Ian McGeechan said it was all over and everyone believed him, his wife included. He probably believed it himself. But that was in July of last year, when emotions surrounding the narrowest of British and Irish Lions defeats in South Africa were still raw. Now, 15 months on, the man who has come to define Lions rugby in the modern era is very much in the thoughts of those who must choose a head coach for the 2013 trek to Australia – a trip that will begin in ground-breaking fashion with a game against the Barbarians in Hong Kong.
Andy Irvine, the fine Scottish full-back who was confirmed yesterday as tour manager, acknowledged that his countryman had clearly signalled a desire to withdraw from the Lions' front line after two stints as a player, four as head coach and one as assistant coach. "But then," he added with a smile, "Ian said the same thing after three of his previous trips. He is back in touch with the game at professional level as performance director at Bath, he's a Lion to his core and his record speaks for itself. We have an open mind. If he rules himself out, I won't put him under any pressure. If he throws his hat in the ring, he'll certainly come under consideration."
If McGeechan is refusing to throw his hat anywhere just at the moment, he is not dismissing the notion of a return to Australia, where he masterminded a Test series victory in 1989. "I did think seven tours would be enough, that there should be chances for other people, but I'm very flattered," he remarked after being advised of Irvine's words. "I'll have to think, and I'll have to speak to Andy. I wouldn't want to say anything more at the moment."
Irvine and his closest colleagues, among them the newly appointed Lions chairman, Gerald Davies, are acutely aware of the difficulties of mounting a meaningful challenge in the southern hemisphere once every four years, given the congested international programme, the growing intensification of top-level club rugby and the increasingly debilitating effect of all this on the leading professional players. A tour of Wallaby country is never entirely straight forward – the 2001 Lions, perhaps the most gifted party in recent memory, failed to beat an Australian side well past their best – and for this reason, the board wants its next coach to spend at least 18 months devoting himself to the venture on a full-time basis.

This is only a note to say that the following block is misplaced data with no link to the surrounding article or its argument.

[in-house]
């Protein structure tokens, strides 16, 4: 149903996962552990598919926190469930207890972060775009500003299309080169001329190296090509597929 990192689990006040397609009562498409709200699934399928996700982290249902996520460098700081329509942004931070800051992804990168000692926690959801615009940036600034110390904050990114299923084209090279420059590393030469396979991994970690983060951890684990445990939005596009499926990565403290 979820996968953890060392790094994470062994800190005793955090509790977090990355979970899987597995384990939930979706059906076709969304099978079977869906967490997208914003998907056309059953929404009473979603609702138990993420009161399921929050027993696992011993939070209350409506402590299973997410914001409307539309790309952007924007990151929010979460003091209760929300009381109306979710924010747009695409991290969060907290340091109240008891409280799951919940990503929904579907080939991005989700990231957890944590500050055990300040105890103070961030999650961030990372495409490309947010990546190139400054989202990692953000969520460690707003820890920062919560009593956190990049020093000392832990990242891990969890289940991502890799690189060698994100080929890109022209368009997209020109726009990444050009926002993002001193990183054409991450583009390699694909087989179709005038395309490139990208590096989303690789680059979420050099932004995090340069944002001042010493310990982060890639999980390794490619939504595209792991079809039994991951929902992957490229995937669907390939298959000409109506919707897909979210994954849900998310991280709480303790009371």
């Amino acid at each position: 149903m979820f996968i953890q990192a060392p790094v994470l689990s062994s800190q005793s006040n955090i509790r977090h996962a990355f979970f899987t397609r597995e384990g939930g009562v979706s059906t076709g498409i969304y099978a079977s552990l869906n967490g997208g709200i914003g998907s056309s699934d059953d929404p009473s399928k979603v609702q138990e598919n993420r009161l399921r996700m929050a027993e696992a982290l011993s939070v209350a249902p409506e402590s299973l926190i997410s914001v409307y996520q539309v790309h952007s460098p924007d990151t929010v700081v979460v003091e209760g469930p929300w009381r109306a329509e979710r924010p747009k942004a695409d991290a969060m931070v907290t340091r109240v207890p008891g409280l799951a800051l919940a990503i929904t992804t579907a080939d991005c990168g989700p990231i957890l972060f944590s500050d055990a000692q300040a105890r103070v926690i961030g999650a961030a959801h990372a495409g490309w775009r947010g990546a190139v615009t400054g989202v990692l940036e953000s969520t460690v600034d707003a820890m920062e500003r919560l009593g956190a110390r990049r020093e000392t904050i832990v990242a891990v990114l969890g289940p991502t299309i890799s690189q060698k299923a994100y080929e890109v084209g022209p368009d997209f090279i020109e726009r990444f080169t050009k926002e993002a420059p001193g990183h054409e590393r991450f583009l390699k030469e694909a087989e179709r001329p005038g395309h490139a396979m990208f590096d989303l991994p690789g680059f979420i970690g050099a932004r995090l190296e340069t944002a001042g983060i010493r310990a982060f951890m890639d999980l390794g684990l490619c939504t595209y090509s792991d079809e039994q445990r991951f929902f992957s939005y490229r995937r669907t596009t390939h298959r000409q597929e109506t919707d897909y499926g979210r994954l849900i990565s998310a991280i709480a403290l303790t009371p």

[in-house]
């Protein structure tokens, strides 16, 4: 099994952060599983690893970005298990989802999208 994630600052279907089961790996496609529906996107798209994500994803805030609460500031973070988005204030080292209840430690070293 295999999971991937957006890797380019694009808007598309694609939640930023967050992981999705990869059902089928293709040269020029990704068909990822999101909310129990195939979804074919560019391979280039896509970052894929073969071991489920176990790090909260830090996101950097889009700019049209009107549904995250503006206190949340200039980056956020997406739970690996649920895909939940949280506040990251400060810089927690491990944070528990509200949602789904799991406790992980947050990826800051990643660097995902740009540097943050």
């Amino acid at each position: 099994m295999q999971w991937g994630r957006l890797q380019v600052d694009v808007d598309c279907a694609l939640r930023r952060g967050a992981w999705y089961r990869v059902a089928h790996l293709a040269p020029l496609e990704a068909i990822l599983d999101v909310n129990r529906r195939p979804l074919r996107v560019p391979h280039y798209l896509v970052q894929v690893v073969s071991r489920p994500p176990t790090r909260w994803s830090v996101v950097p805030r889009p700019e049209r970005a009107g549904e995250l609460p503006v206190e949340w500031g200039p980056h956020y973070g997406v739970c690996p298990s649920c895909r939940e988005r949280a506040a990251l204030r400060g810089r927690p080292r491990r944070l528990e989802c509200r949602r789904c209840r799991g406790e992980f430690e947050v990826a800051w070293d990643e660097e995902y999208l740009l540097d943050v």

That would mean the successful candidate taking up the reins immediately after next year's World Cup. Would the Welsh Rugby Union release Warren Gatland for such a stretch, given that it values its head coach highly enough to have made itself a hostage to fortune by extending his contract until 2015? Unlikely, at best.
Irvine stressed that he was starting with a "blank sheet of paper", but he indicated it would be difficult for any coach to take on the Lions job while heading up a national team.
On a wider issue, the manager said it would be "massively disrespectful" to the Argentines not to bring them on to the Lions roster in some form once the current deal with South Africa, New Zealand and Australia expires in 2017. There is little prospect of the Pumas having a tour all to themselves: for one thing, there is no domestic professional rugby to support a 10-match programme; for another, the existing Lions hosts would howl with anger if they found themselves on a 16-year cycle. But the South Americans will certainly be in line for a one-off Test in the summer of 2021.
Leaders of lions? the other candidates
Martin Johnson, England
Hardly a head coach of the tracksuited variety, but the red-rose manager led the Lions twice as a player. If England perform poorly at next year's World Cup, he will certainly be available.
Warren Gatland, Wales
The Lions hierarchy is wary of appointing a foreigner to the top job, but it considers the New Zealander to be "one of us". Part of the coaching team in South Africa last time out.
Andy Robinson, Scotland
A 24-carat Lion who toured as a flanker in 1989, and twice in the 2000s as an assistant coach. Many believe he will step down from his current post after the World Cup. A strong runner.
Declan Kidney, Ireland
He has a Grand Slam to his name, which only enhances his reputation, but his profile on the mainland remains low. Needs a big year with his national team to make his candidacy fly.Reuse content